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Belt team incentives

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  • #27771

    Rick Thomson
    Member

    I recently read a message posted here regarding apathetic Six Sigma team members.  Their resentment apparently was caused by financial incentives given to the belts, but not to the team members themselves. 
     My company rewards the BB upon certification and completion of two projects totalling a specific $$ amount of savings.  Currently there is no financial rewards for Greenbelts upon certification. 
     As a manager (and Blackbelt) in charge of my business unit’s Six Sigma initiatives, I would like to propose TEAM rewards for the successful completion of their project.  Does anyone have any experience with successful incentive programs for Six Sigma projects?
    It is my understanding that any cash rewards over $25 require 1099 filing, etc…so I would like to explore other alternatives such as gift certificates, time off, etc…
    Any ideas for both Greenbelt certification and/or team-member rewards? 

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    #68463

    Annonymous
    Participant

    Rick – The limit on 1099 is $600 per person per year, and you only need to file these for people who are NOT already your employees.  For employees, there’s a simple “other compensation” category that you file with their regular W-2.  The regular tax withholding system kicks in and does it’s thing. Much less paperwork for both company and employee. 
    Also, if you make the rewards such things as working-hours parties, special team shirts or jackets, framed photos of the team with top managers, placques and certificates, etc. then these are a regular cost of doing business and have no tax implications for the recipients.  In addition, many of these non-monetary awards work better than money at enhancing team identification and team performance. And you don’t have to exclude your contract employees and either suppliers or customers who participate on your teams.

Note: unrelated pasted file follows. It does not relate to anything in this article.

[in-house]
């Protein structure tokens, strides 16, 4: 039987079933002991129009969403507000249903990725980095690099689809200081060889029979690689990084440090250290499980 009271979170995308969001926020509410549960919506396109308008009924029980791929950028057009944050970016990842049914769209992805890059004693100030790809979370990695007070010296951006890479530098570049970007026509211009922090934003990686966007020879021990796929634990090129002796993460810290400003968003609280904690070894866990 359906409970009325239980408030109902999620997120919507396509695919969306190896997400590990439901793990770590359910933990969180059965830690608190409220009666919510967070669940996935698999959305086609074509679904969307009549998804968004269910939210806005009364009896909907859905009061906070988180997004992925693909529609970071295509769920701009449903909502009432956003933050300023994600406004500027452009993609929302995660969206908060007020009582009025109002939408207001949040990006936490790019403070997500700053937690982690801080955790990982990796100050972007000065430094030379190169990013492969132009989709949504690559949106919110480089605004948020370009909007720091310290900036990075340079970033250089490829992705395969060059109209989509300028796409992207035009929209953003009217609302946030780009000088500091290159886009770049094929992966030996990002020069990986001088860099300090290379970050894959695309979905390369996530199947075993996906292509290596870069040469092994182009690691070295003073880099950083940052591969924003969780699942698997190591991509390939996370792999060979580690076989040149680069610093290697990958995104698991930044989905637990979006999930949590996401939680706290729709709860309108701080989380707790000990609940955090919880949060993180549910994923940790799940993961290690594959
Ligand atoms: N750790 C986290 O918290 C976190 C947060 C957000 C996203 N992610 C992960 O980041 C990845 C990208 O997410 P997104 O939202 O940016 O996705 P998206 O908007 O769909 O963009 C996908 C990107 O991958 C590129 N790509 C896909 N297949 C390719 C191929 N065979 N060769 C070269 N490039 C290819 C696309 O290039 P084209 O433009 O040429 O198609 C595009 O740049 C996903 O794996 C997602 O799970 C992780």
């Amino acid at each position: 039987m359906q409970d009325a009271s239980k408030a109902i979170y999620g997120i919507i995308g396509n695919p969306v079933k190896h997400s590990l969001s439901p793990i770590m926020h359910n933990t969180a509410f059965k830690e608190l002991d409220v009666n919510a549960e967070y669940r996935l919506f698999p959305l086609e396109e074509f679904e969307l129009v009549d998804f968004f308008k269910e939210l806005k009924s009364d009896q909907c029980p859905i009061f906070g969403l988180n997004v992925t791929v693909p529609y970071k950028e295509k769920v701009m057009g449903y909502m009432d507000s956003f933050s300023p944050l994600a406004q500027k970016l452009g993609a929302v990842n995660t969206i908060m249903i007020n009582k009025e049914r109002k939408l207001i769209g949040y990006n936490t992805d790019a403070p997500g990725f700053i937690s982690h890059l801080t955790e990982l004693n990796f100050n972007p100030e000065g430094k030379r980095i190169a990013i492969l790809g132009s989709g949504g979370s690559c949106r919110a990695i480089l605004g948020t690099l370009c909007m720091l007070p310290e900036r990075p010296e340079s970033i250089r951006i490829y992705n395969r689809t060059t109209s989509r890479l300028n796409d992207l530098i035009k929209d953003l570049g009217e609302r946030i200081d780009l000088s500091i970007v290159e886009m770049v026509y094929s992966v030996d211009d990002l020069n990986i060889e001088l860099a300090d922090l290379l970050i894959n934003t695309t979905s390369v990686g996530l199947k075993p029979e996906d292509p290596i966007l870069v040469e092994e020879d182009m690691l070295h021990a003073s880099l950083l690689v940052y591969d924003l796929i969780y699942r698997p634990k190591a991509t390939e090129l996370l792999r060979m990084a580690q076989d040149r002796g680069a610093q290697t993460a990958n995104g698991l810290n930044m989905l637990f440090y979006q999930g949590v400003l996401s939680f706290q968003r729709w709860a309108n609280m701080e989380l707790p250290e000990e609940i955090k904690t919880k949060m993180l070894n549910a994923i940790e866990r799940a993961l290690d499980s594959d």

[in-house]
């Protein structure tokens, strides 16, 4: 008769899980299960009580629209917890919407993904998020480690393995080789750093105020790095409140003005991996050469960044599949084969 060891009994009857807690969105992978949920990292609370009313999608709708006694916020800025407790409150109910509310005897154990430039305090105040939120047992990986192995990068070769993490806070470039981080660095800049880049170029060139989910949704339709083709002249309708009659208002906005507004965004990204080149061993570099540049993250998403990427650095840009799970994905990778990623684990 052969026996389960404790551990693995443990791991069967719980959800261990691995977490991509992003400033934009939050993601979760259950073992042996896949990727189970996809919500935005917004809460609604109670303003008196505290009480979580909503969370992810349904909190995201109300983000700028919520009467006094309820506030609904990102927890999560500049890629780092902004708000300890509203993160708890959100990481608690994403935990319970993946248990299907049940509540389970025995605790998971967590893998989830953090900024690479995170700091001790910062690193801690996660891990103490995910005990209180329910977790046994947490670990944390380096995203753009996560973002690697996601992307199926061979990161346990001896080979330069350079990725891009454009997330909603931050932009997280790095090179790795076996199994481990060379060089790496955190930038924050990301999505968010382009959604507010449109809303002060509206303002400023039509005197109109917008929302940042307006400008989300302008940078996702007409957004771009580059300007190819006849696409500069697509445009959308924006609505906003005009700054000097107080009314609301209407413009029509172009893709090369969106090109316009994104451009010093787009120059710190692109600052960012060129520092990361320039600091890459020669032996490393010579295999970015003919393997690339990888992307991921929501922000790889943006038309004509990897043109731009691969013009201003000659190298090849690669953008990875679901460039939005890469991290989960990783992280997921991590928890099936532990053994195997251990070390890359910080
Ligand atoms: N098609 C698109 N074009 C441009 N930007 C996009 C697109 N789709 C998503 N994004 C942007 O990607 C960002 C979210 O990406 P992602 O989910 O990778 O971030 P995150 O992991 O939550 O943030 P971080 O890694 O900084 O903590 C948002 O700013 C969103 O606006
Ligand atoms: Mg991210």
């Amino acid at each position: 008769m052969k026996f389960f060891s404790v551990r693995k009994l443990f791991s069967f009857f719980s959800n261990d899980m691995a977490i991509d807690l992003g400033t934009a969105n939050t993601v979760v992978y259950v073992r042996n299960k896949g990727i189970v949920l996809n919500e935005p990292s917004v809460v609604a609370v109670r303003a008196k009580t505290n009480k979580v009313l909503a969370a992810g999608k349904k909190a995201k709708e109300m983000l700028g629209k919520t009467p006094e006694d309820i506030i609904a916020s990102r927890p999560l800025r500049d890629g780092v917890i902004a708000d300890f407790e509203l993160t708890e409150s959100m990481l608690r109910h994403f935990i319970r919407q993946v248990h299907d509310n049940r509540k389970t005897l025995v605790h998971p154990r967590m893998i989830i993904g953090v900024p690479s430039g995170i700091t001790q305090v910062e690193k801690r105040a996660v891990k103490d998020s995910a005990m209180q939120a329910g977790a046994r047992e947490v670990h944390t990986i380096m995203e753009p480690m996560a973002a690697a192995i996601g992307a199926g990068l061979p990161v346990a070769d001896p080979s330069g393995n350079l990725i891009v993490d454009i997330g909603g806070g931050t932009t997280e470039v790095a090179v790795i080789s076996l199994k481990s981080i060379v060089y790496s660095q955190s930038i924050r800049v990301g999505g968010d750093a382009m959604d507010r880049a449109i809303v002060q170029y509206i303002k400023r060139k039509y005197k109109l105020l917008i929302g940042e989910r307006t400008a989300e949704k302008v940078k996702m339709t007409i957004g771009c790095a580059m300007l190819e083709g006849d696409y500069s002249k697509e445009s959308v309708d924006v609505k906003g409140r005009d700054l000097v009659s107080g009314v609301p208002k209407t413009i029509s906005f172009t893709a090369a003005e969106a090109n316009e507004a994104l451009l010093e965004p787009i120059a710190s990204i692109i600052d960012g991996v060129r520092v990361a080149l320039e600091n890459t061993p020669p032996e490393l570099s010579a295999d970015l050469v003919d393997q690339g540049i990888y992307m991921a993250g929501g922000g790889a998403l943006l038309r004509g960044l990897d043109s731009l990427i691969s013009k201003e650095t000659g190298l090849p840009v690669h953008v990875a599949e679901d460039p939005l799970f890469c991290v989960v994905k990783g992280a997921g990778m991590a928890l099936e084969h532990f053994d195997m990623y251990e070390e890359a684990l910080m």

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    #68506

    Anonymous
    Participant

    My company has both a BB incentive program and a team incentive program.  (The BB’s portion of the team award is limited to 10% because there is a separate BB incentive program.)  In theory, they were avoiding the problem you mentioned.  Unfortunately, the criteria for the team award to kick is not well communicated, so it is less of an incentive than it could be.  Also, the criteria for the BB incentive program (based on verified Hard $ savings) is beyond what I reasonably expect to achieve because I am in a service function with little opportunity for large $ savings projects. 
    The BB incentive program has been modified for the second year’s trainees.  I hope that was a response to the feedback from the first year’s program, however, that doesn’t motivate me (other than to look for projects outside my “home” function with bigger savings potential).

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    #68522

    Shaun Dunphy
    Member

    In my previous company, at a national level (UK) we had an annual dinner for all successful teams.  Each team member received a small memento of the evening, e.g. two engraved wine glasses in a presentation box.  Teams could also submit a case study which would be judged by the governance board.  The second place team received a day out locally. The winning team were given a weekend away, e.g. travel from London to Paris and accommodation.  They were also entered into our parent company’s global award program.  There was an annual global conference at which one team from each country presented their case study before their peers and an independent group of judges. A significant financial award was given to the #1 team globally.
    The key themes were recognition of effort and achievement, celebration of success and healthy competition. Costs were small compared with the returns from multiple improvement projects.
    Shaun

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    #68526

    Bob Smyth
    Participant